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# "Existence Proof" Correction

Recently I posted a proof stating that there exist functions that can be written as the product of a polynomial and an exponential function such that said function approaches zero as the single variable approaches infinity. I want to apologize, as this proof was incorrect, and I also want to thank Abhishek Sinha for pointing this out, as I probably wouldn't have noticed this. The note has been removed. I noticed no logical error in my proof, but the result was incorrect, which indicates that somewhere, a mistake was made. However, after examining the issue, it is apparent that the opposite is true. We will prove:

There do not exist functions $$f(x)$$ such that:

$$f(x) = e^{ax}p(x)$$ where $$p(x)$$ is a polynomial and $$a \in \mathbb{R}^{+}$$

and $$\displaystyle \lim_{x\to \infty} f(x) \neq \pm \infty$$

With the one crucial exception of $$p(x) = 0$$, which is the trivial case.

Proof: Let $$p(x) = \displaystyle \sum_{i=0}^{n} b_ix^i$$, where {$$b_i$$} is a set of fixed complex coefficients. Then we have:

$$f(x) = e^{ax}\displaystyle \sum_{i=0}^{n} b_ix^i$$

Now consider $$\displaystyle \lim_{x\to \infty} e^{ax}\displaystyle \sum_{i=0}^{n} b_ix^i$$

If $$\displaystyle \lim_{x\to \infty}\displaystyle \sum_{i=0}^{n} b_ix^i \neq 0$$ then

$$\displaystyle \lim_{x\to \infty} f(x) = \pm \infty$$ in all cases. Let us consider the case in which:

$$\displaystyle \lim_{x\to \infty}\displaystyle \sum_{i=0}^{n} b_ix^i = 0$$

In this case we have:

$$\displaystyle \lim_{x\to \infty} e^{ax}\displaystyle \sum_{i=0}^{n} b_ix^i = \infty \times 0$$

Which is an indeterminate form. If we rearrange this, we obtain:

$$\displaystyle \lim_{x\to \infty} e^{ax}\displaystyle \sum_{i=0}^{n} b_ix^i = \displaystyle \lim_{x\to \infty} \frac{\displaystyle \sum_{i=0}^{n} b_ix^i }{\frac{1}{e^{ax}}} = \frac{0}{0}$$

Now, this form is conducive to L'Hopital's rule. Notice that:

$$\displaystyle \lim_{x\to \infty} \frac{d^j}{dx^j}(\frac{1}{e^{ax}}) =\pm \infty$$ $$\forall$$ $$j \geq 0$$

Also notice that:

$$\frac{d^{n+1}}{dx^{n+1}} \displaystyle \sum_{i=0}^{n} b_ix^i = 0$$

Then, if we apply L'Hopital's Rule $$n+1$$ times, we arrive at:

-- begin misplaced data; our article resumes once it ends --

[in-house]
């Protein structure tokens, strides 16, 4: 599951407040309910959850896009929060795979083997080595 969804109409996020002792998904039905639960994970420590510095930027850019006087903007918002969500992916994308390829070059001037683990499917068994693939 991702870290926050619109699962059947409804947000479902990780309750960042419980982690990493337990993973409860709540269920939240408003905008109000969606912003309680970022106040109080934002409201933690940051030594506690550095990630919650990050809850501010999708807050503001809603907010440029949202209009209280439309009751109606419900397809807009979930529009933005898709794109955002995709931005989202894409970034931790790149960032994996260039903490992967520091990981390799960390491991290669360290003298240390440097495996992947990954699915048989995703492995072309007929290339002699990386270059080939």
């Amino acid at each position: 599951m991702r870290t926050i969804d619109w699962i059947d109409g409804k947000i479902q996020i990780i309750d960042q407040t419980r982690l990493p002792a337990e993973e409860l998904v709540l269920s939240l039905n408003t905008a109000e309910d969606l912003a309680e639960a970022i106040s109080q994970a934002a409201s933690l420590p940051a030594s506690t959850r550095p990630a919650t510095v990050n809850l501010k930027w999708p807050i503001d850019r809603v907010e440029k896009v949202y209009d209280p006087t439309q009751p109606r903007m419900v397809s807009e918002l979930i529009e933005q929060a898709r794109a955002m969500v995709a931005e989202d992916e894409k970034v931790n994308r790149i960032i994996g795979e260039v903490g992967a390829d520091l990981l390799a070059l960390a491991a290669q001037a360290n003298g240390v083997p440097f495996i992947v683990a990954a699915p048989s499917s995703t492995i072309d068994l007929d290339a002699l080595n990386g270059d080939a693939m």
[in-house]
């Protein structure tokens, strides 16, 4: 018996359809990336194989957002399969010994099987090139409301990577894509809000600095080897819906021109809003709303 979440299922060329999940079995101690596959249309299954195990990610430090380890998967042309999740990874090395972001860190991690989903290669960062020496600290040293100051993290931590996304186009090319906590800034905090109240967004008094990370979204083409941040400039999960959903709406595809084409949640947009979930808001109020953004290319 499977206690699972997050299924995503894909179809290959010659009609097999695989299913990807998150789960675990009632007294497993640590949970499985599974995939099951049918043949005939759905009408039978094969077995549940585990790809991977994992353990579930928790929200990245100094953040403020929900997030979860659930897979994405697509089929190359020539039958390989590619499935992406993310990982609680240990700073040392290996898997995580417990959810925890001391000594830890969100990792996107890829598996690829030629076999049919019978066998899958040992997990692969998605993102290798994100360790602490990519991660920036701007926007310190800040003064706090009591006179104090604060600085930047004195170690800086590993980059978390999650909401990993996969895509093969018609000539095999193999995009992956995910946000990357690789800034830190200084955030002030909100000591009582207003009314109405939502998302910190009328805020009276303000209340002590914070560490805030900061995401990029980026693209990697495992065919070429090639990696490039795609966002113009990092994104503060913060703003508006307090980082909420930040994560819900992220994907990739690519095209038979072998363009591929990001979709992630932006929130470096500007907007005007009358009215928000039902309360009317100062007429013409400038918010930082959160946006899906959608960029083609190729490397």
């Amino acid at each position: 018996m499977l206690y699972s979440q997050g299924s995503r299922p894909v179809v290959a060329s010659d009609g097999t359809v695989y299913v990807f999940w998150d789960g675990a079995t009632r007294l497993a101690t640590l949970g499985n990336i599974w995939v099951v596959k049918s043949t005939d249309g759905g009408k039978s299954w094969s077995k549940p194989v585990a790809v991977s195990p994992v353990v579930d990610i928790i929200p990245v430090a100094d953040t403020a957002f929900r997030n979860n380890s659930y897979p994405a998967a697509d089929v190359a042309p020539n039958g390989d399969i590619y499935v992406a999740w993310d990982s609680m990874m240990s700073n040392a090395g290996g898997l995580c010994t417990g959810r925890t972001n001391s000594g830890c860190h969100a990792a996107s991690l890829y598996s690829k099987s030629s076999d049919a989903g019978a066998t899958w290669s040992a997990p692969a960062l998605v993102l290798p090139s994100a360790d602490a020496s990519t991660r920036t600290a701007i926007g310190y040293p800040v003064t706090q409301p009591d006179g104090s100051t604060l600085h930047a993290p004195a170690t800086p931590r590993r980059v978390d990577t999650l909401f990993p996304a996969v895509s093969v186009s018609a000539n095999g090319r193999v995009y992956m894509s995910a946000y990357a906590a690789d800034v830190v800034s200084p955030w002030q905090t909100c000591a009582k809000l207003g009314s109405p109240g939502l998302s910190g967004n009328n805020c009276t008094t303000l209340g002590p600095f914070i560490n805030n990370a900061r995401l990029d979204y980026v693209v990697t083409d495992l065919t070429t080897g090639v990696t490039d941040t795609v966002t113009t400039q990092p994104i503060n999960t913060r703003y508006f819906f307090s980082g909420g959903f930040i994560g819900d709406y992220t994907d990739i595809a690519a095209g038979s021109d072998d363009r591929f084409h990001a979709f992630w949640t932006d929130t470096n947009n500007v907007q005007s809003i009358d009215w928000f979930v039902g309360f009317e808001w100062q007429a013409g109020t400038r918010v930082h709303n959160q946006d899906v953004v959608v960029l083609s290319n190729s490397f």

$$\displaystyle \lim_{x\to \infty} \frac{\frac{d^{n+1}}{dx^{n+1}}\displaystyle \sum_{i=0}^{n} b_ix^i }{\frac{d^{n+1}}{dx^{n+1}}\frac{1}{e^{ax}}} = \frac{0}{\infty} = 0$$

Then $$\displaystyle \lim_{x\to \infty} f(x) \neq \pm \infty$$ if and only if $$\displaystyle \lim_{x\to \infty}\displaystyle \sum_{i=0}^{n} b_ix^i = 0$$

However, let us examine the implications of the above condition.

$$\displaystyle \sum_{i=0}^{n} b_ix^i$$ is a polynomial of degree $$n$$ and hence can be written as the product:

$$\displaystyle \sum_{i=0}^{n} b_ix^i = \displaystyle \prod_{i=1}^{n} (x-r_i)$$

where {$$r_i$$} is the set of all roots of $$\displaystyle \sum_{i=0}^{n} b_ix^i$$.

Then:

$$\displaystyle \lim_{x\to \infty}\displaystyle \sum_{i=0}^{n} b_ix^i = 0$$

$$\Rightarrow$$ $$\displaystyle \lim_{x\to \infty}\displaystyle \prod_{i=1}^{n} (x-r_i) =0$$

$$\Rightarrow$$ $$(\displaystyle \lim_{x\to \infty} x-r_1)(\displaystyle \lim_{x\to \infty} x-r_2) ...(\displaystyle \lim_{x\to \infty} x-r_n) = 0$$

$$\Rightarrow$$ $$(\infty)^n=0$$

Assuming $$p(x)$$ is a polynomial of finite order, this is impossible. Hence, the only condition for converge of $$f(x)$$ cannot be satisfied by any polynomial of finite order other than $$p(x)=0$$. Then, by contradiction, we conclude:

There do not exist functions $$f(x)$$ such that:

$$f(x) = e^{ax}p(x)$$ where $$p(x)$$ is a polynomial and $$a \in \mathbb{R}^{+}$$

and $$\displaystyle \lim_{x\to \infty} f(x) \neq \pm \infty$$

With again, the only exception being $$p(x) = 0$$.

QED

Again, I apologize for the incorrect proof. I didn't mean to mislead anyone.

Note by Ethan Robinett
2 years, 11 months ago

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@Abhishek Sinha · 2 years, 11 months ago

Now the statement looks fine. The general rule is that you can't kill an exponential growth by a polynomial. · 2 years, 11 months ago

I just want to add a small point; in fact, when $$|x|\to \infty$$ the only possibility for a finite degree polynomial $$p(x)$$ is $$\lim_{|x|\to \infty}|p(x)|=\infty$$. To see this, just assume that $$\exists c\in \mathbb{R}$$, such that $$\lim_{|x|\to \infty}|p(x)|=c$$, and then consider either of the polynomials $$q(x)=p(x)\pm c$$. Then the hypothesis would yield $$\lim_{|x|\to \infty}|q(x)|=0$$, which again is impossible, as can be shown (and is shown in the answer) by considering the factorization of the polynomial and taking $$|x|\to \infty$$. · 9 months, 3 weeks ago

Can't one simplify this proof by using the rule that the limit of a product of two functions is the same as the product of two functions' limits?
$$e^{ax}$$ for positive a is an exponential growth which we know limits to positive infinity as x approaches infinity. Polynomial functions are combinations of its parameters through arithmetic, thus by the rules of limits their limit as x approaches infinity is infinity (because for all x with a non-zero coefficient c, the limit of x as x approaches infinity is infinity). The product of two positive infinities is a positive infinity and hence there exists no function that does not limit to positive infinity if the function is a product of an exponential growth and a polynomial function excluding the zero polynomial. · 2 years, 11 months ago